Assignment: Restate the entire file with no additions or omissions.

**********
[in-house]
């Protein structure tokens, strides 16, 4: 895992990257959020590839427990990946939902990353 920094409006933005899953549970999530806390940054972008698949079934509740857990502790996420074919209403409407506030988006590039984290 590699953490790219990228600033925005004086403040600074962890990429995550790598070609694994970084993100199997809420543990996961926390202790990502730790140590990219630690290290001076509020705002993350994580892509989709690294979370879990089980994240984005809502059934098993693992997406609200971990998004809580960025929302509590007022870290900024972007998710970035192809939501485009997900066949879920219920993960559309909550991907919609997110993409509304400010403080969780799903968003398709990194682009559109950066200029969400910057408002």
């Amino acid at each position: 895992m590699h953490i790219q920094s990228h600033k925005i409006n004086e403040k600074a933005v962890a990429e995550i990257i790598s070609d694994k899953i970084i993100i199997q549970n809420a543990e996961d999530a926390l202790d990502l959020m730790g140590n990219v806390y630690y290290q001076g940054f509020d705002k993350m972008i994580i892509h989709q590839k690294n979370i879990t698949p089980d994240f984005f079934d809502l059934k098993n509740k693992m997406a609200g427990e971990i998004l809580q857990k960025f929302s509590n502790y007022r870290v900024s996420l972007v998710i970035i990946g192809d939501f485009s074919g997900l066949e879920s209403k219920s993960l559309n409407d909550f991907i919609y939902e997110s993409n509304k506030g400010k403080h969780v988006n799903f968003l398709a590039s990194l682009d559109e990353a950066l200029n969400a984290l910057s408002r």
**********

[in-house]
């Protein structure tokens, strides 16, 4: 895992990257959020590839427990990946939902990353 920094409006933005899953549970999530806390940054972008698949079934509740857990502790996420074919209403409407506030988006590039984290 590699953490790219990228600033925005004086403040600074962890990429995550790598070609694994970084993100199997809420543990996961926390202790990502730790140590990219630690290290001076509020705002993350994580892509989709690294979370879990089980994240984005809502059934098993693992997406609200971990998004809580960025929302509590007022870290900024972007998710970035192809939501485009997900066949879920219920993960559309909550991907919609997110993409509304400010403080969780799903968003398709990194682009559109950066200029969400910057408002």
């Amino acid at each position: 895992m590699h953490i790219q920094s990228h600033k925005i409006n004086e403040k600074a933005v962890a990429e995550i990257i790598s070609d694994k899953i970084i993100i199997q549970n809420a543990e996961d999530a926390l202790d990502l959020m730790g140590n990219v806390y630690y290290q001076g940054f509020d705002k993350m972008i994580i892509h989709q590839k690294n979370i879990t698949p089980d994240f984005f079934d809502l059934k098993n509740k693992m997406a609200g427990e971990i998004l809580q857990k960025f929302s509590n502790y007022r870290v900024s996420l972007v998710i970035i990946g192809d939501f485009s074919g997900l066949e879920s209403k219920s993960l559309n409407d909550f991907i919609y939902e997110s993409n509304k506030g400010k403080h969780v988006n799903f968003l398709a590039s990194l682009d559109e990353a950066l200029n969400a984290l910057s408002r």